As we know that we can represent a rational number in the form of p/q, where p and q are integers, and the value of the denominator q is not equal to zero.

Likewise, a rational fraction can also be represented as the proportion of two polynomials, and it can be denoted as a partial fraction, p(x)/q(x), where the numerator p(x) should not be equal to zero.

Generally, we can find two kinds of partial fraction; Proper partial fraction and improper partial fraction.

• Proper partial fraction: It is called a proper partial fraction when the numerator’s degree r is less than the denominator.
• Improper partial fraction: If the degree of the numerator is greater than the degree of the denominator, then the partial fraction will be called an improper partial fraction. Therefore, the fraction can be further simplified into parts to be integrated easily.

An improper fraction can be reduced to a proper fraction by the long division process. The following is an example of integration by a partial fraction:

Suppose, we want to evaluate ∫ [P(x)/Q(x)] dx and P(x)/Q(x) is a proper rational fraction. By using partial fraction decomposition, we can write the integrand as the sum of simpler rational fractions. After this, we can carry out the integration method easily.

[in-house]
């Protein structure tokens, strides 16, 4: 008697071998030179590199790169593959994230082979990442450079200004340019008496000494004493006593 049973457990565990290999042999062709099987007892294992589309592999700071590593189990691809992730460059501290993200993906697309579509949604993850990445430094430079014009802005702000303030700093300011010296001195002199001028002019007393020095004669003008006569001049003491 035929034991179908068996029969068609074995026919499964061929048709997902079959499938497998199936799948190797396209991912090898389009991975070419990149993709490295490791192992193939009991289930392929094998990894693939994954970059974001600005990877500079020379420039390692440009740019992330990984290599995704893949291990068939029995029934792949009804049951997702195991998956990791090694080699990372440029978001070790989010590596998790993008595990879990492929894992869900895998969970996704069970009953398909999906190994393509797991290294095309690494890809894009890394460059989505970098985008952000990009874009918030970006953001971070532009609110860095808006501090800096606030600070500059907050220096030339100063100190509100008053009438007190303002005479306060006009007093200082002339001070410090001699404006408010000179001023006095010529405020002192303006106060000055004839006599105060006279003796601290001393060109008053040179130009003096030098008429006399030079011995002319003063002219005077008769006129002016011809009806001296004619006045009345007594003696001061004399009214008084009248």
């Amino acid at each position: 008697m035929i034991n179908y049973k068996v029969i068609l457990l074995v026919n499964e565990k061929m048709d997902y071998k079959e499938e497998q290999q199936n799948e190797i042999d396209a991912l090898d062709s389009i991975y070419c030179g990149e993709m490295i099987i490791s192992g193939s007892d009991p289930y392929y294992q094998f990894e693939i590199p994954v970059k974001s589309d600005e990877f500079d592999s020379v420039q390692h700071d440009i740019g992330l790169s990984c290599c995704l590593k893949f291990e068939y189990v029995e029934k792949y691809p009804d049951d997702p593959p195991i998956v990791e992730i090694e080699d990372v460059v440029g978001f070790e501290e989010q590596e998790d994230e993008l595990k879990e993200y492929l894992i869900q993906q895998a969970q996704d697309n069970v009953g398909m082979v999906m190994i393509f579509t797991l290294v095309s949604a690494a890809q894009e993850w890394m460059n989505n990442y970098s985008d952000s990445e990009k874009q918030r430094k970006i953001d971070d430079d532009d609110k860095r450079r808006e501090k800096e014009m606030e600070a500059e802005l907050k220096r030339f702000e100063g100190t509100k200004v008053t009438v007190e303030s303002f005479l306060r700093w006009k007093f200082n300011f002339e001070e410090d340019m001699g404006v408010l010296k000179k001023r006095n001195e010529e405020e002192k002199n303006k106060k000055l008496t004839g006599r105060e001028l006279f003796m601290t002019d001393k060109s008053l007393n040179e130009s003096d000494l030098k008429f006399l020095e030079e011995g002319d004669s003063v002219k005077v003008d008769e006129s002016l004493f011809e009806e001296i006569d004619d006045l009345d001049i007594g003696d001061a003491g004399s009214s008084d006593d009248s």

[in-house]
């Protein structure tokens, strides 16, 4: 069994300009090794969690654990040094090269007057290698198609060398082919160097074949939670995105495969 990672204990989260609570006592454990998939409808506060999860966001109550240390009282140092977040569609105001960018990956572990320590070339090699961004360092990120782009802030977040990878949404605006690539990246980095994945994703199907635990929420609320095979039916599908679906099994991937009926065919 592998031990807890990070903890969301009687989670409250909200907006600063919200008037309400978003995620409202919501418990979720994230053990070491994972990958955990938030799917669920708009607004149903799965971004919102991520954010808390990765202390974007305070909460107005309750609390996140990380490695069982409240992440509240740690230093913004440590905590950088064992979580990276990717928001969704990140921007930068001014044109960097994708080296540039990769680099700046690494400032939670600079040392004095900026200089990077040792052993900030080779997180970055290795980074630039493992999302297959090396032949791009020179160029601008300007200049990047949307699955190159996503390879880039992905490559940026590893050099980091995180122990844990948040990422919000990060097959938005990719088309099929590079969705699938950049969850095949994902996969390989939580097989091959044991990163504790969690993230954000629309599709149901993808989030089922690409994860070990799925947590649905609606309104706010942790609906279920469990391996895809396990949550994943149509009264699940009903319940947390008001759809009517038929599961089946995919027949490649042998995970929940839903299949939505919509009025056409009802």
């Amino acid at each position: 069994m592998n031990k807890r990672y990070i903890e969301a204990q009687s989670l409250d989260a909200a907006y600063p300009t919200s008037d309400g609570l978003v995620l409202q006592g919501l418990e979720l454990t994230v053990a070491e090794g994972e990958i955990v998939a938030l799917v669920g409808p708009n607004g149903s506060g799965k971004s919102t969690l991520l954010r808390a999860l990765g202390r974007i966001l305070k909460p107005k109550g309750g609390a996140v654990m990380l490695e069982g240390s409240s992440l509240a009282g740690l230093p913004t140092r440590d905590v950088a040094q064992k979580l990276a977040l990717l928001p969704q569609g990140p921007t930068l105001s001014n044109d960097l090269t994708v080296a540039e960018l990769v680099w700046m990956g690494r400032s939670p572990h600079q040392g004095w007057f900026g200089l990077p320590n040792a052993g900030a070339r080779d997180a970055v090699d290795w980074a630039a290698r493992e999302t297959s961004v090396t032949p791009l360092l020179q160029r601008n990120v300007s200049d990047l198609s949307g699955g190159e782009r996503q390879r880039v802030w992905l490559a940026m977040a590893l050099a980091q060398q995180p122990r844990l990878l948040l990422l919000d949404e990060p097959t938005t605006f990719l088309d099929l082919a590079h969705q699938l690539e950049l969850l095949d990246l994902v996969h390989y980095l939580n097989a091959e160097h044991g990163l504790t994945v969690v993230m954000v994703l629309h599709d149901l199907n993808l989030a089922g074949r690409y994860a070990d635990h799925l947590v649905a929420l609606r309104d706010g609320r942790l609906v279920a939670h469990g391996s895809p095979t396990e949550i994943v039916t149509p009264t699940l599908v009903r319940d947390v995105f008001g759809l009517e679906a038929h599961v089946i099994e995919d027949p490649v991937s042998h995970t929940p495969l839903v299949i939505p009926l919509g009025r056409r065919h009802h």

Partial fraction decomposition – It is a process consisting of expressing the fraction as a sum of a polynomial and one or several fractions with a simpler denominator.

## Important Formulas for Integration

The following are the commonly used formulas used to solve problems related to integration.

• ∫ a dx = ax + C
• ∫ 1 dx + x + C
• ∫ sin x dx = -cos x + C
• ∫ xn dx = xn+1 / n+1 + C; n ≠ -1
• ∫ sec2 x dx = tan x + C
• ∫ cos x dx = sin x + C
• ∫ sec x .tan x dx = sec x + C
• ∫ cos x cot x dx = sec x + C
• ∫ ex dx = ex + C
• ∫ ax dx = ax/ln a + C; a > 0, a ≠ 1
• ∫ 1/√1-x2 dx = sin-1 x+C
• ∫ 1/1+x2 dx = tan-1 x+C
• ∫ (1/|x|)√x2 – 1 dx = sec-1 x + C
• ∫ sinn (x) dx = -1/n (sin)n-1 (x) cos(x) + n-1/n ∫sinn-2 (x)dx
• ∫ cosn (x) dx = i/n (cos)n-1 (x) sin(x) + n-1/n ∫cosn-2 (x)dx